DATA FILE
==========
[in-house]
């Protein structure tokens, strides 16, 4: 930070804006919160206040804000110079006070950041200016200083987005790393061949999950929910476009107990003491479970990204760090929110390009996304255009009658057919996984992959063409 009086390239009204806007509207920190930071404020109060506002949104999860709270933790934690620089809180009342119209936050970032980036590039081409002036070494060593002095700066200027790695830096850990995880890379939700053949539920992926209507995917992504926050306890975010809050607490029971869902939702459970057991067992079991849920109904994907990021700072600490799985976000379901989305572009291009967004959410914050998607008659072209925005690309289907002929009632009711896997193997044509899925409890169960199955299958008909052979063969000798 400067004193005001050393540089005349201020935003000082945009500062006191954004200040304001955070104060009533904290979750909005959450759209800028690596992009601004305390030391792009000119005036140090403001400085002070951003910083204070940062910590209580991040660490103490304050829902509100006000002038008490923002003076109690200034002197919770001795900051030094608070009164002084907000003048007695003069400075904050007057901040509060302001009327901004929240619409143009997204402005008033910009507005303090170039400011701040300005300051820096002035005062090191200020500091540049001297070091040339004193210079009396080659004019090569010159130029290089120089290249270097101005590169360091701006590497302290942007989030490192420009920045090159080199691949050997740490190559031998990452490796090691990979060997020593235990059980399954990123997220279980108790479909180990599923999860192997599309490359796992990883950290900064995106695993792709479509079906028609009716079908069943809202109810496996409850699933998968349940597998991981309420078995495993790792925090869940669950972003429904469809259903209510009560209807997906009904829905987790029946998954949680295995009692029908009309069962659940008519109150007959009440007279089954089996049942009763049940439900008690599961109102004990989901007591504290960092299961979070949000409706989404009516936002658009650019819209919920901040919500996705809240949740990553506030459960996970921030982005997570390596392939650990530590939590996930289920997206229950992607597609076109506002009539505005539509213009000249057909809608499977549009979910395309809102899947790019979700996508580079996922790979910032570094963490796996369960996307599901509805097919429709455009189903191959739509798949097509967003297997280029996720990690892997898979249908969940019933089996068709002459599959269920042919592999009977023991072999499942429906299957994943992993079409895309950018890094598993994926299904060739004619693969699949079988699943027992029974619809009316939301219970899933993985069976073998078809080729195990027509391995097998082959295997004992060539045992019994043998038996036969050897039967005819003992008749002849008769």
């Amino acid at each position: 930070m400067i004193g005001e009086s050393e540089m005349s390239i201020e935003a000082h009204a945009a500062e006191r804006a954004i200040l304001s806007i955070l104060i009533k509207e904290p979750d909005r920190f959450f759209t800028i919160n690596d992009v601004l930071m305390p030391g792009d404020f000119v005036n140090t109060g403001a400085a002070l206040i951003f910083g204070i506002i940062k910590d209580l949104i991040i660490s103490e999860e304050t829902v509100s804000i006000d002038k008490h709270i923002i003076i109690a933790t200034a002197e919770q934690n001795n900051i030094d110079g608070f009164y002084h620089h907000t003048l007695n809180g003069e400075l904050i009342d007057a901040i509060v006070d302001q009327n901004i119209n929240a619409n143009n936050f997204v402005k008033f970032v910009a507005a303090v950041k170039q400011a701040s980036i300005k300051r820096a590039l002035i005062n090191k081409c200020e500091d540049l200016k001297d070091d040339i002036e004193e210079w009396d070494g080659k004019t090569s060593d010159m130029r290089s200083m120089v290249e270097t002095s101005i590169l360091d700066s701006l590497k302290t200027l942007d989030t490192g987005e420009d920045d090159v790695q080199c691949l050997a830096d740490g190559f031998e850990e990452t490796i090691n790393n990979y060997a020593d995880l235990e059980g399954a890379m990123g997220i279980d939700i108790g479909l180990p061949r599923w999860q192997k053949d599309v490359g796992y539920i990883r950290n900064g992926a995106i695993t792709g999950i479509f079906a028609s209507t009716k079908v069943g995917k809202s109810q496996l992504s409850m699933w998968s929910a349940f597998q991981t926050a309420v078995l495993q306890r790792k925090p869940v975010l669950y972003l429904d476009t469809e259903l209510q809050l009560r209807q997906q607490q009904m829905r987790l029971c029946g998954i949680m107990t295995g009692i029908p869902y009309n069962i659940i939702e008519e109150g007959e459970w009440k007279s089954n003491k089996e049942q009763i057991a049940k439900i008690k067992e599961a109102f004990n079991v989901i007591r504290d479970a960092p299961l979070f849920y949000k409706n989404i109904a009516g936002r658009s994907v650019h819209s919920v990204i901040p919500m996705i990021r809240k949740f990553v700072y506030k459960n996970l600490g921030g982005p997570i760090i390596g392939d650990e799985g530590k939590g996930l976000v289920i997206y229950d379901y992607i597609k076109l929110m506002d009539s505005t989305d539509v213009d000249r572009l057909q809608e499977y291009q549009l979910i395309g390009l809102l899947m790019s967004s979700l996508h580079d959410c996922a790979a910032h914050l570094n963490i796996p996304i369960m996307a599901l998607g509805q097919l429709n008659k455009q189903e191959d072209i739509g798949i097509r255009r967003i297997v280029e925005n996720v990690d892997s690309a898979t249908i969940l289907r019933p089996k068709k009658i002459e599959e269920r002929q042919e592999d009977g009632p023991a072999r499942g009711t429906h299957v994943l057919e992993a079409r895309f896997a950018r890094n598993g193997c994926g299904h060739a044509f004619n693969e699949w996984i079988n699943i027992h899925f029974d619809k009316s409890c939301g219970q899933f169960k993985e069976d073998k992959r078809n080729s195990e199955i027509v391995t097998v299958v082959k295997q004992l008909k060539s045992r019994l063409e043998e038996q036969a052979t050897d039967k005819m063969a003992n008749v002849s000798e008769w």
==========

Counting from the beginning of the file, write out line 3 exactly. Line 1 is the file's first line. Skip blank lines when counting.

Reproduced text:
């Amino acid at each position: 930070m400067i004193g005001e009086s050393e540089m005349s390239i201020e935003a000082h009204a945009a500062e006191r804006a954004i200040l304001s806007i955070l104060i009533k509207e904290p979750d909005r920190f959450f759209t800028i919160n690596d992009v601004l930071m305390p030391g792009d404020f000119v005036n140090t109060g403001a400085a002070l206040i951003f910083g204070i506002i940062k910590d209580l949104i991040i660490s103490e999860e304050t829902v509100s804000i006000d002038k008490h709270i923002i003076i109690a933790t200034a002197e919770q934690n001795n900051i030094d110079g608070f009164y002084h620089h907000t003048l007695n809180g003069e400075l904050i009342d007057a901040i509060v006070d302001q009327n901004i119209n929240a619409n143009n936050f997204v402005k008033f970032v910009a507005a303090v950041k170039q400011a701040s980036i300005k300051r820096a590039l002035i005062n090191k081409c200020e500091d540049l200016k001297d070091d040339i002036e004193e210079w009396d070494g080659k004019t090569s060593d010159m130029r290089s200083m120089v290249e270097t002095s101005i590169l360091d700066s701006l590497k302290t200027l942007d989030t490192g987005e420009d920045d090159v790695q080199c691949l050997a830096d740490g190559f031998e850990e990452t490796i090691n790393n990979y060997a020593d995880l235990e059980g399954a890379m990123g997220i279980d939700i108790g479909l180990p061949r599923w999860q192997k053949d599309v490359g796992y539920i990883r950290n900064g992926a995106i695993t792709g999950i479509f079906a028609s209507t009716k079908v069943g995917k809202s109810q496996l992504s409850m699933w998968s929910a349940f597998q991981t926050a309420v078995l495993q306890r790792k925090p869940v975010l669950y972003l429904d476009t469809e259903l209510q809050l009560r209807q997906q607490q009904m829905r987790l029971c029946g998954i949680m107990t295995g009692i029908p869902y009309n069962i659940i939702e008519e109150g007959e459970w009440k007279s089954n003491k089996e049942q009763i057991a049940k439900i008690k067992e599961a109102f004990n079991v989901i007591r504290d479970a960092p299961l979070f849920y949000k409706n989404i109904a009516g936002r658009s994907v650019h819209s919920v990204i901040p919500m996705i990021r809240k949740f990553v700072y506030k459960n996970l600490g921030g982005p997570i760090i390596g392939d650990e799985g530590k939590g996930l976000v289920i997206y229950d379901y992607i597609k076109l929110m506002d009539s505005t989305d539509v213009d000249r572009l057909q809608e499977y291009q549009l979910i395309g390009l809102l899947m790019s967004s979700l996508h580079d959410c996922a790979a910032h914050l570094n963490i796996p996304i369960m996307a599901l998607g509805q097919l429709n008659k455009q189903e191959d072209i739509g798949i097509r255009r967003i297997v280029e925005n996720v990690d892997s690309a898979t249908i969940l289907r019933p089996k068709k009658i002459e599959e269920r002929q042919e592999d009977g009632p023991a072999r499942g009711t429906h299957v994943l057919e992993a079409r895309f896997a950018r890094n598993g193997c994926g299904h060739a044509f004619n693969e699949w996984i079988n699943i027992h899925f029974d619809k009316s409890c939301g219970q899933f169960k993985e069976d073998k992959r078809n080729s195990e199955i027509v391995t097998v299958v082959k295997q004992l008909k060539s045992r019994l063409e043998e038996q036969a052979t050897d039967k005819m063969a003992n008749v002849s000798e008769w």